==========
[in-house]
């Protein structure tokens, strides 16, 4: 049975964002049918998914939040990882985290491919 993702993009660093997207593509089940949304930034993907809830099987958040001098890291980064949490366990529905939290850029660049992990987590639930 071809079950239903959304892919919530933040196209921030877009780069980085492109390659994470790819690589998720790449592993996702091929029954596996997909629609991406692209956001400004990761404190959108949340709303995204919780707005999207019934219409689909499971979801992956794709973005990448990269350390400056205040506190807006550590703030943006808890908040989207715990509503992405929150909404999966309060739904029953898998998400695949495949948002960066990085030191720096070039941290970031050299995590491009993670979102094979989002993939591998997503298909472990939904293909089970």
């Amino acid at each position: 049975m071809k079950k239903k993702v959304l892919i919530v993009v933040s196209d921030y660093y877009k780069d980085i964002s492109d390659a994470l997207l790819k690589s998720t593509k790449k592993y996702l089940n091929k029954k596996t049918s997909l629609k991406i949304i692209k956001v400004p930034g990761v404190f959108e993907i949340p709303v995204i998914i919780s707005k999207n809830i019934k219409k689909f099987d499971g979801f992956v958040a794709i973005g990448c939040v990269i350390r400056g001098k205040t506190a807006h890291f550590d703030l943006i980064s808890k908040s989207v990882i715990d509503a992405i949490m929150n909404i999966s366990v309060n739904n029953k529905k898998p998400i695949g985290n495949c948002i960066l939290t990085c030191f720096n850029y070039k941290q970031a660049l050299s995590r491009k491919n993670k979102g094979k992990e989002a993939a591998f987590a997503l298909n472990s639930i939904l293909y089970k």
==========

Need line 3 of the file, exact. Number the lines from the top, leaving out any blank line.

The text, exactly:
């Amino acid at each position: 049975m071809k079950k239903k993702v959304l892919i919530v993009v933040s196209d921030y660093y877009k780069d980085i964002s492109d390659a994470l997207l790819k690589s998720t593509k790449k592993y996702l089940n091929k029954k596996t049918s997909l629609k991406i949304i692209k956001v400004p930034g990761v404190f959108e993907i949340p709303v995204i998914i919780s707005k999207n809830i019934k219409k689909f099987d499971g979801f992956v958040a794709i973005g990448c939040v990269i350390r400056g001098k205040t506190a807006h890291f550590d703030l943006i980064s808890k908040s989207v990882i715990d509503a992405i949490m929150n909404i999966s366990v309060n739904n029953k529905k898998p998400i695949g985290n495949c948002i960066l939290t990085c030191f720096n850029y070039k941290q970031a660049l050299s995590r491009k491919n993670k979102g094979k992990e989002a993939a591998f987590a997503l298909n472990s639930i939904l293909y089970k």